Memorable Manitobans: Roy Wesley Brown (1906-1985)
Musician, historian, inventor.
Born on a farm near Killarney on 14 November 1906, son of Howard Z. Brown and Frances Readman, he worked as a musician until the 1930s when he contracted tuberculosis and had a prolonged stay at the Ninette Sanatorium to regain his health. There he developed a life-long interest in Manitoba history, fostered by the historical work of Sanatorium Director David Stewart. Afterwards, he resumed his musical work. His Roy Brown’s Orchestra, including four of his brothers, was one of the most popular dance bands on the prairies. During the Second World War he played at Danceland in Clear Lake in the summer and the Imperial Dance Gardens and Esquire Dance Gardens in the winter. In the late 1930s and early ‘40s, the orchestra barnstormed throughout the western provinces.
In 1940, he married Elsie May Wood at Brandon, where he resided for the remainder of his life. They had one son, Roy Wayne Brown.
As the Big Band era ended, Brown moved into the television age as producer of the “Roy Brown Variety Show”, the first live production of CKX-TV in Brandon. He also took work as Managing Director of the International Highway Association. In 1969, he was hired as Assistant Manager of the Brandon Chamber of Commerce and given the responsibilty to organize Brandon’s celebrations for Manitoba’s centennial year in 1970. Later, he was Executive Director of the Westman Branch of the Tourist and Convention Association of Manitoba. He helped to establish the Assiniboine Historical Society, the Grand Valley Days Pageant, and the Fort Brandon Museum Committee. In 1971, he was given a Golden Boy Award for his community work.
He wrote three books on Manitoba history. His The Fort Brandon Story (1974) traced the origins of the City of Brandon. Steamboats on the Assiniboine (1981) was based on his studies of the steamboat era in Manitoba, including his discovery of the remains of the SS Alpha in the Assiniboine River. Danceland’s Big Band Years (1983) was based on his musical experiences playing at Danceland, the dance pavilion at Clear Lake. He won two Margaret McWilliams awards for his historical writing.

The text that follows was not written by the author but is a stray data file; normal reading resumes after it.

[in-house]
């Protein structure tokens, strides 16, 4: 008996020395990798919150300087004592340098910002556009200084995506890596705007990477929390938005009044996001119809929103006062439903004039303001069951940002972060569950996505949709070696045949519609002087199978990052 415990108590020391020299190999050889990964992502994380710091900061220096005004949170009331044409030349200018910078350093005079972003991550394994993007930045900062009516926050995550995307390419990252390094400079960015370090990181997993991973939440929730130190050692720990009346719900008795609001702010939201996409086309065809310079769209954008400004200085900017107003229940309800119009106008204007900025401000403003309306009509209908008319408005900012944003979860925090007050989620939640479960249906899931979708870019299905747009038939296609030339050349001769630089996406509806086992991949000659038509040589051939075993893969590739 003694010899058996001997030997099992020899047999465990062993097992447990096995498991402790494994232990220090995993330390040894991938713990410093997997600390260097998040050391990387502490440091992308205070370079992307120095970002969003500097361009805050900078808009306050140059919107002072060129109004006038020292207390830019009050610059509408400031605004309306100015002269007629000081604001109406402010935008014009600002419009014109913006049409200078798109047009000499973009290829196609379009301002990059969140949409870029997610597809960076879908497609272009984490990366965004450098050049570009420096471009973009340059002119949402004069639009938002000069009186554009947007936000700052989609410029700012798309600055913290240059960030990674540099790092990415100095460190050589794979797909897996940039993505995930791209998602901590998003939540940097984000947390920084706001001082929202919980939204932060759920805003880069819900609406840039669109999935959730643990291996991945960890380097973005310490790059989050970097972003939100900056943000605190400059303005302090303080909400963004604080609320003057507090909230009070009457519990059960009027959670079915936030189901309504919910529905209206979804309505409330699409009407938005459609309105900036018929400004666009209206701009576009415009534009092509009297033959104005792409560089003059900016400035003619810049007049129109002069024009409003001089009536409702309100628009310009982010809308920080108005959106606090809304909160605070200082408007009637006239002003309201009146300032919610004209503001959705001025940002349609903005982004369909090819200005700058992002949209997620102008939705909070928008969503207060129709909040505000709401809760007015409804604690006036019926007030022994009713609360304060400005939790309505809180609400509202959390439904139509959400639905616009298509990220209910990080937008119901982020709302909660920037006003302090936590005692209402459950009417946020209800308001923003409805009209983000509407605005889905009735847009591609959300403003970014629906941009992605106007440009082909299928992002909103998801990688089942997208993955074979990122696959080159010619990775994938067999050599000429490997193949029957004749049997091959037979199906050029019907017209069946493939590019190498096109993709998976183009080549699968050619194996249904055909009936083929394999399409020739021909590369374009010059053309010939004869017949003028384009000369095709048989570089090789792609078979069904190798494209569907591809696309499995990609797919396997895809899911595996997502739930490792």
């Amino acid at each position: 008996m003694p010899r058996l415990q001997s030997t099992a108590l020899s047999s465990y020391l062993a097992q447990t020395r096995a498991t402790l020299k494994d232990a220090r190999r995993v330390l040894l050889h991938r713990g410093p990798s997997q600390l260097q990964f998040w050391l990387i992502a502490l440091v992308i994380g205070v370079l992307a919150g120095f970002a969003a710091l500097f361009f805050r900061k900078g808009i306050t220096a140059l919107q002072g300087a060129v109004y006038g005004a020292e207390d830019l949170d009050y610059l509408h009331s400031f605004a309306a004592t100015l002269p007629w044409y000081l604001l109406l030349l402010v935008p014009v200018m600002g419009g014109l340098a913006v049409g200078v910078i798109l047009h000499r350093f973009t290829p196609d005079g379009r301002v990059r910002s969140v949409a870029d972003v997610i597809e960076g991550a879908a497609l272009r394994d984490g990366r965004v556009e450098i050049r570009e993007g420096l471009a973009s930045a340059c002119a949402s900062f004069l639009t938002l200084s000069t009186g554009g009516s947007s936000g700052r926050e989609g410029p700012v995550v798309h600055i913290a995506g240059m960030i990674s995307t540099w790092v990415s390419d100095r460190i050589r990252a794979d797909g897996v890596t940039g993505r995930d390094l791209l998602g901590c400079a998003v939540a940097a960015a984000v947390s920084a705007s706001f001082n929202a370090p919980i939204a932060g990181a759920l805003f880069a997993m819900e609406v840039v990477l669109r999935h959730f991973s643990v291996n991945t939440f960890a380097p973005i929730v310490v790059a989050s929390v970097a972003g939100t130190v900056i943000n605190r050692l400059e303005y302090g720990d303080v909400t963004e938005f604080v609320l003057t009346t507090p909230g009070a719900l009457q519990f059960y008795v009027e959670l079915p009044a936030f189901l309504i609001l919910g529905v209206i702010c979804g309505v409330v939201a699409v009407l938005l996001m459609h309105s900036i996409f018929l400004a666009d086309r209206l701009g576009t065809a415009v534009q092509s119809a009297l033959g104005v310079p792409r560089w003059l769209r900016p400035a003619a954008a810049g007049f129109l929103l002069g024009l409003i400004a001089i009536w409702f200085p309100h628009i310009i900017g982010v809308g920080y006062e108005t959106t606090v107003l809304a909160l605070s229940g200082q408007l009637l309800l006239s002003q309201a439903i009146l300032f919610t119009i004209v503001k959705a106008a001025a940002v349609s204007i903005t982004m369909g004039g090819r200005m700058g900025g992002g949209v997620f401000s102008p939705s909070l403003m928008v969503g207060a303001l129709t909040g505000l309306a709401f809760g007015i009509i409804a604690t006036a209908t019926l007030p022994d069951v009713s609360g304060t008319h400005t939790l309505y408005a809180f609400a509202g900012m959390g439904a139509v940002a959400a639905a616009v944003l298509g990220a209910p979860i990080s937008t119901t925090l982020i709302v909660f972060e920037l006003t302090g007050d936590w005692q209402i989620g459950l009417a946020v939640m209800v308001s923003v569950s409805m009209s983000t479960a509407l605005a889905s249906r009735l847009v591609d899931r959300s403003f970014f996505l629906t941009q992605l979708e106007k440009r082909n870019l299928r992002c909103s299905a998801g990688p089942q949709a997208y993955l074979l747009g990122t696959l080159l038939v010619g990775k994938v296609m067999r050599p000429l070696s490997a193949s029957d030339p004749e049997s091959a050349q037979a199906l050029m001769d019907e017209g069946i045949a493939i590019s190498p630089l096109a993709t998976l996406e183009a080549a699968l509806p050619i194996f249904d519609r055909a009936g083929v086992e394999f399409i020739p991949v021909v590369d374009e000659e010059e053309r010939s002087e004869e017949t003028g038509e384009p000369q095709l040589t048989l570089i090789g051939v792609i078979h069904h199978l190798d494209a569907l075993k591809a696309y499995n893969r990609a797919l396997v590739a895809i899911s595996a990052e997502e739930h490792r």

In 1975, he composed the lyrics and music for the song “Garden of Peace” for a dedication ceremony at the International Peace Garden. Three years later, he wrote “Manitoba Has the Best of Ev’rything” for the Canada Games held in Brandon that year. His “How I hate to say goodbye” won a songwriting contest and was featured in a Hollywood movie. In 1982, he wrote “We’re Proud of Brandon: An Anniversary Song” for Brandon’s centennial celebrations.
Brown was also an active inventor. His most notable invention was the “Rockorol” baby chair sold throughout Canada and the USA, a sample of which the Manitoba government sent to Buckingham Palace in celebration of the birth of Prince Charles. Brown received the Ralph Nader Award for his invention of the “Pre-Vent”. This device helped to stop snow from entering the defrost system of automobiles (at a time when vents were on top of the hood), frosting up the inside of windows and causing accidents. Samples of his inventions, along with an unpublished autobiography and other documents, are held at Daly House Museum.
Roy Brown died at Brandon on 11 March 1985 and was buried in the Rosewood Cemetery west of the city.
His articles for the Manitoba Historical Society:
Roy Brown and his Orchestra
Rockorol baby chair invented by Roy Brown
Birth registration, Manitoba Vital Statistics.
“Six receive Good Citizenship Awards,” Winnipeg Free Press, 30 October 1971.
“Brown’s sound will be remembered,” Winnipeg Free Press, 8 November 1980, page 43.
Steamboats on the Assiniboine by Roy Brown, 1981. [reprinted 2007 by Daly House Museum]
Obituary, Brandon Sun, 14 March 1985, page 19.
We thank Owen Clark and Roy Wayne Brown for providing information used here.
This page was prepared by Gordon Goldsborough.
Page revised: 18 October 2015
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